Popular local restaurant closes for good after most recent cook quits without notice
Sunday morning Bill Cultrara, owner with his wife, Patti, of Delavan's Restaurant at 107 Evans St., Batavia, received a phone call from his cook. He quit. No notice. No reason. No explanation. Nothing. He was done.
The last time that happened about six months ago, Cultrara vowed that if happened again, he would close the restaurant, so Sunday, that's what he did.
By Tuesday afternoon, Tony Mancuso was hanging a "For Rent" sign on the building.
"He (the cook) left us high and dry," Cultrara said.
Patti said another cook quitting was just too much.
"We've been through 16 cooks in five years," Patti said. "That's all we could remember. There's others. We could remember their tattoos but not their names."
The last cook was a good employee, Bill said. He didn't smoke. He didn't gab on his mobile phone. He showed up for work. If he had a problem, he never let Bill know about it, he never offered to discuss it.
Bill said finding good professional cooks who are willing to work is just getting harder and harder.
"The restaurant business is very stressful," Bill said. "You don’t know if you’ve got a cook everyday and people are calling in sick all of the time. I’ve had enough. The stress is off of my shoulders."
Bill has a full-time job with the Sheriff's Office as manager of food services for the jail. Patti already has two new job offers lined up, including working as the Tuesday and Thursday afternoon bartender at the city's newest restaurant, Daphne's.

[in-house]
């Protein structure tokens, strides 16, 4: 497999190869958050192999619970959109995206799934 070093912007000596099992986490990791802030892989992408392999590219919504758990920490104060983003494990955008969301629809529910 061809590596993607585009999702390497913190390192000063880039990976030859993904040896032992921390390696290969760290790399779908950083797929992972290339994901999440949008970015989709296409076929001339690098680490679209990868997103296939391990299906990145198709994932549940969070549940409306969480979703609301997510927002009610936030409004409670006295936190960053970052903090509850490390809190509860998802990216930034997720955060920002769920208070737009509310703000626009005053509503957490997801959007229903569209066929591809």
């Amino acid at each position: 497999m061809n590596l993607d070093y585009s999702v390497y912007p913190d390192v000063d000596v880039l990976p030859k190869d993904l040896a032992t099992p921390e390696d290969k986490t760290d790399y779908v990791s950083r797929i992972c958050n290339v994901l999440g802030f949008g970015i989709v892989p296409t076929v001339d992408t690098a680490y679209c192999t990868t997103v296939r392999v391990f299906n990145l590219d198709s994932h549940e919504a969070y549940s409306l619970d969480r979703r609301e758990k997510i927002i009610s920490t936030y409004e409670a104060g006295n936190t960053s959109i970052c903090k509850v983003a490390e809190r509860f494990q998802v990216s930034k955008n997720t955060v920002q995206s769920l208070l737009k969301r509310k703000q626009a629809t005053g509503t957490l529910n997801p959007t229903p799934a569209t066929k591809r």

He said closing the popular restaurant where he and Patti made so many friends over the years was bittersweet. He hates closing. He's glad to be rid of the stress.
Bill and Patti met at 107 Evans St. when the location was a bar and grill in 1971. Eventually, they owned the business and the building. At one time they thought they would take over Alex's Place, but when that didn't work out, so they reopened Delavan's.
With the restaurant closed for good, Bill said he will still take orders for his popular sausage and they're still selling his famous wing sauce.
So long as Bill keeps the books open on the business, which he plans to do, the variance to run such a business in its residential location will remain valid.
Bill hopes somebody will come along who wants to run a restaurant and bar in the building. Whomever it is, he says, needs to have restaurant experience. He's not going to turn the location over to somebody who he doesn't think can make a go of it.
The person who gets it and is willing to maintain the same "Cheers"-like neighborhood tavern and restaurant ambiance might find a built-in customer base. Delavan's remained very popular with a large group of loyal customers right up until its final day of business, which was Friday.
"It would be good for somebody who came in here and had a lot of energy," Bill said.
NOTE: If you purchased a gift certificate from Delavan's, or received one as a gift, you have until Dec. 31 to redeem it. Mail it to Delavan's at 107 Evans St., Batavia, NY 14020.
But if you purchased a gift certificate from The Batavian in the past 30 days, mail it to our office at 200 E. Main St., Room 5, Batavia, NY 14020. We will refund your purchase price through PayPal.
Sorry to see Delavan's go.
16 cooks in 5 years (that are remembered sans tattoos). Are other restaurants in town experiencing the same turnover? Can't even remember their names!!???!
Where's the common denominator here? Could something be said about taking good care of those that take care of you - especially by making you money?
Yeah, it is strange that, 1) You go through 16 cooks in five years and 2) You cannot remember any of their names. I have had ten police officers leave my unit all from different shifts and I remember all their names and did not work with half of them. How does an employer treat their employees if, they can't remember their names?